The keyboard is an integral part of every PC yet it is still one of the most ignored pieces of computer equipment. People are willing to spend hundreds of pounds on their computer yet buy a £10 keyboard. Indeed this was the approach I had taken until a year ago when after a bit of research I decided to break the bank and spend £65 on a mechanical keyboard. Mechanical keyboards have seen a resurgence in popularity in recent years with Razer’s Black Widow keyboards lowering the price of mechanical keyboards from the £100 that a Das keyboard costs to a more reasonable £60.
Mechanical vs Rubber Dome
Although keyboards often come with different features (eg.a backlight) they all based on either a rubber dome mechanism or a mechanical mechanism. Rubber dome keyboards are those that you are accustomed to finding on nearly all sub £50 keyboards and are characterised by the spongy feeling when you press a key as well as their tendency to break after prolonged use. This is because, as the name suggests, rubber dome keyboards use a rubber dome under the physical key to create the connection that sends a signal to the computer. Indeed it is this rubber dome that creates the spongy, at times unresponsive feel of cheap keyboards. Furthermore as the rubber wears away after continued use the connection becomes weaker and that is why the keys become unresponsive.
This is in stark contrast to mechanical keyboards which, while more expensive, offer up a much more responsive and comfortable typing experience. Mechanical keyboards owe this responsiveness as well as their durability to the mechanical switch that lies underneath the keys. Indeed the main difference between mechanical and rubber dome keyboards is that instead of a rubber membrane lying underneath each key there is a spring that creates the resistance when you type. This mechanical switch means that there is a much more uniform feeling to each key press as well as allowing the keys to return to their position much faster. This creates a much smoother and faster typing experience. In fact from my experience these are the two clearest reasons to invest in a mechanical keyboard. I’ve found the increase in typing speed to be quite dramatic, as the keys require less effort to press as well as return to their position much faster.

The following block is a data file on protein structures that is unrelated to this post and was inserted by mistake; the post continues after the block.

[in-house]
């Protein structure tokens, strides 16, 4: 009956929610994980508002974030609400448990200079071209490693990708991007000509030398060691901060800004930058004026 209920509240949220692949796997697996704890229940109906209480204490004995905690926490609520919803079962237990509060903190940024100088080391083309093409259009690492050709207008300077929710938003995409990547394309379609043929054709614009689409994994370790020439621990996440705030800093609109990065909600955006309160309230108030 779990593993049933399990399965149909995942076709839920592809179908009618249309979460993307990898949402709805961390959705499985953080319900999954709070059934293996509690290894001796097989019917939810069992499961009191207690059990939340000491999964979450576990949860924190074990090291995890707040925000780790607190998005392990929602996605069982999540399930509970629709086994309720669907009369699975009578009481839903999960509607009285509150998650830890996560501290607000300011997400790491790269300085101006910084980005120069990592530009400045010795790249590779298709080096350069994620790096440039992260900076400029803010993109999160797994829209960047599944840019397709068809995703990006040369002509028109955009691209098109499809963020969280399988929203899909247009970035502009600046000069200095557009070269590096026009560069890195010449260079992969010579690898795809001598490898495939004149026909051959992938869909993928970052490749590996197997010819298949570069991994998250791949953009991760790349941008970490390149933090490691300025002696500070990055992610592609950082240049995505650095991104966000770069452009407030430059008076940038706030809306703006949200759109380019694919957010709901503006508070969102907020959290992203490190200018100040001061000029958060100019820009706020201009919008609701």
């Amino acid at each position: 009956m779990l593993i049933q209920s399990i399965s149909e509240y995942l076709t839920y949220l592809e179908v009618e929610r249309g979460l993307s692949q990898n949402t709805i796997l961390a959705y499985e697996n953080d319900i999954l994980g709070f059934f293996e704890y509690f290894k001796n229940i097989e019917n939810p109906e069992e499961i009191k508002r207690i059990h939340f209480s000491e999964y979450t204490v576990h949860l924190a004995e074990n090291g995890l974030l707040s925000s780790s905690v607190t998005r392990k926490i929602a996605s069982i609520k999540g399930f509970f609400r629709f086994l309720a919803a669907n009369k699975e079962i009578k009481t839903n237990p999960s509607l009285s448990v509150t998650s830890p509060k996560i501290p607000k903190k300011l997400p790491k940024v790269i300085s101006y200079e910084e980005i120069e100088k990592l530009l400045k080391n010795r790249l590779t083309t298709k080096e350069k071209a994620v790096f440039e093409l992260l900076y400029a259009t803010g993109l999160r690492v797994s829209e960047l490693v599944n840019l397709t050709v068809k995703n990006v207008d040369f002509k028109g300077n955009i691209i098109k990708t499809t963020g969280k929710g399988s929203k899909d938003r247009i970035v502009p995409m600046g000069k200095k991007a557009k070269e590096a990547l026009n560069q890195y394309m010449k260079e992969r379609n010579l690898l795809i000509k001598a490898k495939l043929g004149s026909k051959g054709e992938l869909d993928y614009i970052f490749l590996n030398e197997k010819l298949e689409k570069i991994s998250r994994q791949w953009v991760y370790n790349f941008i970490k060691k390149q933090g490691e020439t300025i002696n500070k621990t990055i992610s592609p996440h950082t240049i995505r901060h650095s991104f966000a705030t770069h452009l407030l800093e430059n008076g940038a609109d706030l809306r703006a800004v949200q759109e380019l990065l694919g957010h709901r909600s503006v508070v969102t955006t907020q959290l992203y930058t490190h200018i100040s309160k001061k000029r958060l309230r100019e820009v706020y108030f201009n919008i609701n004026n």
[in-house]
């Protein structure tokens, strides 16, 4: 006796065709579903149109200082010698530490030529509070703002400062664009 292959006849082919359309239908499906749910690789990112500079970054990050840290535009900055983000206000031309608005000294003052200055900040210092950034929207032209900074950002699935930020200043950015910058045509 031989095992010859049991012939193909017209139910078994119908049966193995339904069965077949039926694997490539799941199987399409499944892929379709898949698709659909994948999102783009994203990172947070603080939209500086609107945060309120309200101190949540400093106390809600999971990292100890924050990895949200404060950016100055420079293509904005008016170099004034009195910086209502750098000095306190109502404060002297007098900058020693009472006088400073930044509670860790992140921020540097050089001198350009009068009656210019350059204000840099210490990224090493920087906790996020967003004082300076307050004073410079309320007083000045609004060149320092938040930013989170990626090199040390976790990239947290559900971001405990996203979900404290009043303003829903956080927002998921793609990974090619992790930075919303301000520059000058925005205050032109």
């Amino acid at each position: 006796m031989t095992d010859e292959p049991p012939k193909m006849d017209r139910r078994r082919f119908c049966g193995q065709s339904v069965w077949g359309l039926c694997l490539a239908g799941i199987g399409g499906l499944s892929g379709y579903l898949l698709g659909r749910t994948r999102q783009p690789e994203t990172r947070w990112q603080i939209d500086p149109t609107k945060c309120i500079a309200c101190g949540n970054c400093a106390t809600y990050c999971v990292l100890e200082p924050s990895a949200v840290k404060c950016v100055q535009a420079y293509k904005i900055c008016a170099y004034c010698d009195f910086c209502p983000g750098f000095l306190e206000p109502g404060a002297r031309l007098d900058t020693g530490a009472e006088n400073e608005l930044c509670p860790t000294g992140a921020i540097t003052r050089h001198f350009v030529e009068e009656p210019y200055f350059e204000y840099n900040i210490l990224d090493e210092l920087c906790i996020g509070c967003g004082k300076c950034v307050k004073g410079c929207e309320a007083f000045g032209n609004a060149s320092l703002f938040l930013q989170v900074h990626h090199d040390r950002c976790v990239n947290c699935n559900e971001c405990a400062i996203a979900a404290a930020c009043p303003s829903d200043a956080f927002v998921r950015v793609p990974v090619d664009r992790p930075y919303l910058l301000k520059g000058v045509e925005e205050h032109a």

Switches and Their Importance
You may be thinking that all mechanical keyboards are therefore the same. This isn’t the case, however, as underlying the general keyboard mechanism is the switch of which there are many, although three main ones. The three main switches are all made by a company called Cherry and are therefore named Cherry mx black, Cherry mx blue, Cherry mx brown.
Indeed these switches have a large affect on the way the keyboards function. Take the mx blue switches for example. When the key is pressed there is both a tactile change when the mechanism is compressed as well as an audible clicking. This is useful because both the noise and the tactile feel allow you to tell when the key has been pressed. Mx brown switches on the other hand have the tactile feel without the audible clicking. The only problem with these different switches is that it is hard to tell which will best suit your needs without trying them, something which is rather difficult to do. However, if we were giving advice on which switch is best for different environments we would say: Black and Brown switches for office use and blues for home use. Although once again without trying them it is impossible to know if you prefer the tactile feel of blue and browns or the lack of audible noise or tactile feel of mx black switches.
Basically if you are thinking of buying a new keyboard you should buy a mechanical one because not only will it increase your typing speed but we spend so much time on our computers it is worth investing it a comfortable typing experience. Just like taxi drivers buy seat pads and steering wheel covers to make driving nicer and more comfortable so should you buy a mechanical keyboard.